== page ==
Staff for former Michigan Rep. Thaddeus McCotter allegedly dummied up more nominating petitions than first thought.
Nominating petitions for McCotter's elections did not have enough signatures to qualify to run in at least the 2008, 2010 and 2012 elections, the Detroit Free Press
The Michigan Secretary of State’s office discovered that of the more than 1,800 signatures turned in by the Republican's campaign for 2012, only 244 were valid. That led to McCotter's resignation from Congress in July. The revelations mark a stunning downfall for McCotter, who was a candidate in the GOP presidential primary race.
The petitions from McCotter's previous campaigns were uncovered this week by Practical Political Conuslting, a Michigan-based company that develpts voter lists for politicians.
"I started with 2010 and immediately thought, 'This is unbelievable,' " Jim Daggy, data archivist for the consulting firm, told the Free Press. "It was like a giant 100-foot sore thumb sticking out. My God, what were these people thinking?"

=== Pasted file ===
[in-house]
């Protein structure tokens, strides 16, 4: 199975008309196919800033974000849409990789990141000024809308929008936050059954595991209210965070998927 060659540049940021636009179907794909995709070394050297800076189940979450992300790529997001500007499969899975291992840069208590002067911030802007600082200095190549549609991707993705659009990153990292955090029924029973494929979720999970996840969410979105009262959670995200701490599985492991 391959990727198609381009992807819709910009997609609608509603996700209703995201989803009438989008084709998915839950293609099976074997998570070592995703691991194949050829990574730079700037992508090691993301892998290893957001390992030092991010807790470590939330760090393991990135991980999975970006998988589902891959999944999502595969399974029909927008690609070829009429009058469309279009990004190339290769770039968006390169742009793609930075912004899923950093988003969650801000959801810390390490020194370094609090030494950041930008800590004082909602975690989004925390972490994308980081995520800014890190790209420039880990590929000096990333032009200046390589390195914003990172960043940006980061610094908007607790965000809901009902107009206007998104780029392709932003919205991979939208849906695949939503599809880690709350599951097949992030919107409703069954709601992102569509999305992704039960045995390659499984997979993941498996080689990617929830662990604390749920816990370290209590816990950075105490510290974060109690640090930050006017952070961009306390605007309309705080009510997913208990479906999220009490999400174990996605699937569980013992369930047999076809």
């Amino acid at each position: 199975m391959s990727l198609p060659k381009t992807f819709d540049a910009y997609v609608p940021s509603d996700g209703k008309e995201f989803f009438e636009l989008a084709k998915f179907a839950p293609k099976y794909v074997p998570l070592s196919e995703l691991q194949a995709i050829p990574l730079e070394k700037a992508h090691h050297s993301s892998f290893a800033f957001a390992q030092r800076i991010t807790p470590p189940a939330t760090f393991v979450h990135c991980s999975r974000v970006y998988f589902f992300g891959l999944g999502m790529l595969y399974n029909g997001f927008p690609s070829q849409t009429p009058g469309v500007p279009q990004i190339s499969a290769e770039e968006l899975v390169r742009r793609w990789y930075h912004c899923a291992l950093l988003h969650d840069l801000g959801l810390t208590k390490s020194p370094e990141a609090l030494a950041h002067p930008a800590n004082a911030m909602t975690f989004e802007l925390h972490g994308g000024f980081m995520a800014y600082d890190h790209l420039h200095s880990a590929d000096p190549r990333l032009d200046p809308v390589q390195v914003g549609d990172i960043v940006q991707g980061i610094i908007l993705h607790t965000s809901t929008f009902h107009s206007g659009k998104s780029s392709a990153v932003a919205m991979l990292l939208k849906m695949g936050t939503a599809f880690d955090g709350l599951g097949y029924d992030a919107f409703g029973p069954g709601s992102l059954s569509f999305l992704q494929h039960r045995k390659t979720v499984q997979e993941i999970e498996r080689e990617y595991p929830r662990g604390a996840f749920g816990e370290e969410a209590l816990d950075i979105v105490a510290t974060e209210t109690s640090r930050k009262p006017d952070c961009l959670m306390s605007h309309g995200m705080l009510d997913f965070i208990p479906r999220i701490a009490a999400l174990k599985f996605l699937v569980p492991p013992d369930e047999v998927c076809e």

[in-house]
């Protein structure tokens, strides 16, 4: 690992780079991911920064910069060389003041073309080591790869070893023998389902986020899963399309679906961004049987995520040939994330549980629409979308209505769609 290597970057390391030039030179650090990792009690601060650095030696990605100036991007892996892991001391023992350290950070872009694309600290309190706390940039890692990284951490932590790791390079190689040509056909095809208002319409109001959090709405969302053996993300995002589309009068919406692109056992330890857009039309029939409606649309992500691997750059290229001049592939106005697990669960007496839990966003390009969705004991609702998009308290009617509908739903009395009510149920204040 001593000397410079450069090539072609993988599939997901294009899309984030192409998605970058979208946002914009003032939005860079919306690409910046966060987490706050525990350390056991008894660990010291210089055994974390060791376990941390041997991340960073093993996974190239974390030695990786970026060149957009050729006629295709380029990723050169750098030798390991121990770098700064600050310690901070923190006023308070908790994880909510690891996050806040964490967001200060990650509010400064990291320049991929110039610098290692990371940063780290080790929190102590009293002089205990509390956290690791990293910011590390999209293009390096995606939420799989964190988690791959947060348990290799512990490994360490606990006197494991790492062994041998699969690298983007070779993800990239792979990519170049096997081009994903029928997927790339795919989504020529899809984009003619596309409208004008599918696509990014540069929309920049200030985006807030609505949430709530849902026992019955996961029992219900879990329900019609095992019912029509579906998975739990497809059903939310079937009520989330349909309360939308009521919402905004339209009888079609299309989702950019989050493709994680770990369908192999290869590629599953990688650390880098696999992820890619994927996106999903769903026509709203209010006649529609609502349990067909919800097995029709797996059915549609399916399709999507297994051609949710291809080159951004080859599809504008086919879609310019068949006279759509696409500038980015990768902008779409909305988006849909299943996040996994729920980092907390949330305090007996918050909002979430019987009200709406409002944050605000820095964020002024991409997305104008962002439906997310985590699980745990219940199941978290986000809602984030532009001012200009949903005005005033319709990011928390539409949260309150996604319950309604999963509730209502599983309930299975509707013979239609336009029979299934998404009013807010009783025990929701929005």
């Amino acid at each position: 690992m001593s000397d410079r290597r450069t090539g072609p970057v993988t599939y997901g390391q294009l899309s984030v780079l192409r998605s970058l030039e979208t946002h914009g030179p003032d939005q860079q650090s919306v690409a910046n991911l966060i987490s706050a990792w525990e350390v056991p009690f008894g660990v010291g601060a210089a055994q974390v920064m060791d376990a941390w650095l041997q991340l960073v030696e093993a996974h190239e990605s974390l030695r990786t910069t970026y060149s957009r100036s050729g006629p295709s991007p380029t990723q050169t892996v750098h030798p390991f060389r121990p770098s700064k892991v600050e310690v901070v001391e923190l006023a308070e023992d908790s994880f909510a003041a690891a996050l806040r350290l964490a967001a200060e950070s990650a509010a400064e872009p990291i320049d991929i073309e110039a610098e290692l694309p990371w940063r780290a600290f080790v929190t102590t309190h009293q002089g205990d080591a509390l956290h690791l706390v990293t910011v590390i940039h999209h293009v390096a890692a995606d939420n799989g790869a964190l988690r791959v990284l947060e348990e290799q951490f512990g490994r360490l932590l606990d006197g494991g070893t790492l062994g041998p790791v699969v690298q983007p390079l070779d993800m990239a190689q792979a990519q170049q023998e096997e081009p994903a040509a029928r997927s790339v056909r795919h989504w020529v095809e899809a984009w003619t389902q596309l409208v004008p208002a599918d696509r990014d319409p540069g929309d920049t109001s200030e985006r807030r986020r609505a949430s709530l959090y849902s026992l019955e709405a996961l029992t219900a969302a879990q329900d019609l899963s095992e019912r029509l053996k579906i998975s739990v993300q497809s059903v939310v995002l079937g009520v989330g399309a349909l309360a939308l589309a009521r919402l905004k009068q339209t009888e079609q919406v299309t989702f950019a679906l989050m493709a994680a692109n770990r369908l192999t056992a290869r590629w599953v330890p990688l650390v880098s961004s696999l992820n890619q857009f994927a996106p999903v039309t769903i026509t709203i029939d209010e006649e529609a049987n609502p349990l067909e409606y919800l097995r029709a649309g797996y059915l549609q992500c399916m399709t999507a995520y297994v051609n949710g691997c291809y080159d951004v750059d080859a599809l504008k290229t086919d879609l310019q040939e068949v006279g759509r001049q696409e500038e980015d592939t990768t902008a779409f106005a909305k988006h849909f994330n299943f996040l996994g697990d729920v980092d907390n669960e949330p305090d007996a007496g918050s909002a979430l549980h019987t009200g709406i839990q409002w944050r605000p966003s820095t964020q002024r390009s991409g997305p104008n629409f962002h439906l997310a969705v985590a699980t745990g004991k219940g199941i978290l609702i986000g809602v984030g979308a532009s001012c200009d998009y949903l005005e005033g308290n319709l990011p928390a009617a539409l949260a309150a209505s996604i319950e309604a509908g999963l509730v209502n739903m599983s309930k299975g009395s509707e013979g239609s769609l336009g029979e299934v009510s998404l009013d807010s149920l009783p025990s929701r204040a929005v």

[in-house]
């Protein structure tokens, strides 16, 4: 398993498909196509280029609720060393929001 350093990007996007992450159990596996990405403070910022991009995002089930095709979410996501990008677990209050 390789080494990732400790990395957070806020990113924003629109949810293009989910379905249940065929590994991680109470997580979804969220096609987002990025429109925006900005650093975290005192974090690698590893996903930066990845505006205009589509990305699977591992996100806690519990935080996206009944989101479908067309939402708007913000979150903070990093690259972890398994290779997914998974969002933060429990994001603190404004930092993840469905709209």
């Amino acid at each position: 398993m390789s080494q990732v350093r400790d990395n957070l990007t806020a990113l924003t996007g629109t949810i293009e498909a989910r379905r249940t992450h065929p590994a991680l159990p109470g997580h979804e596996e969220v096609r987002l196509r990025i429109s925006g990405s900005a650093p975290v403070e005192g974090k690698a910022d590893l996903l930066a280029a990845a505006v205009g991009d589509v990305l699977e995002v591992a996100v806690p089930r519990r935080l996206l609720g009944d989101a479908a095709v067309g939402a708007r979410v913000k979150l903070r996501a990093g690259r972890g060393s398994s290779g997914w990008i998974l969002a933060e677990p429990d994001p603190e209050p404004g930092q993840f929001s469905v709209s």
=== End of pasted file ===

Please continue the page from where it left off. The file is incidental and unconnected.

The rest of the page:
"It seems like at every election cycle, they expanded on what they had done and used some new tricks," Daggy said. "They just got more and more emboldened."
"It's a real punch in the gut, and I hope that voters out there are really watching and listening," Natalie Mosher, a Canton Democrat who lost to McCotter in 2010, told the paper. "I'm angry, because I think the voters of the district got taken for a ride by this guy."
Four of McCotter's staff members have been charged with a combined 13 felonies and 21 misdemeanors related to the fraudulent petitions.
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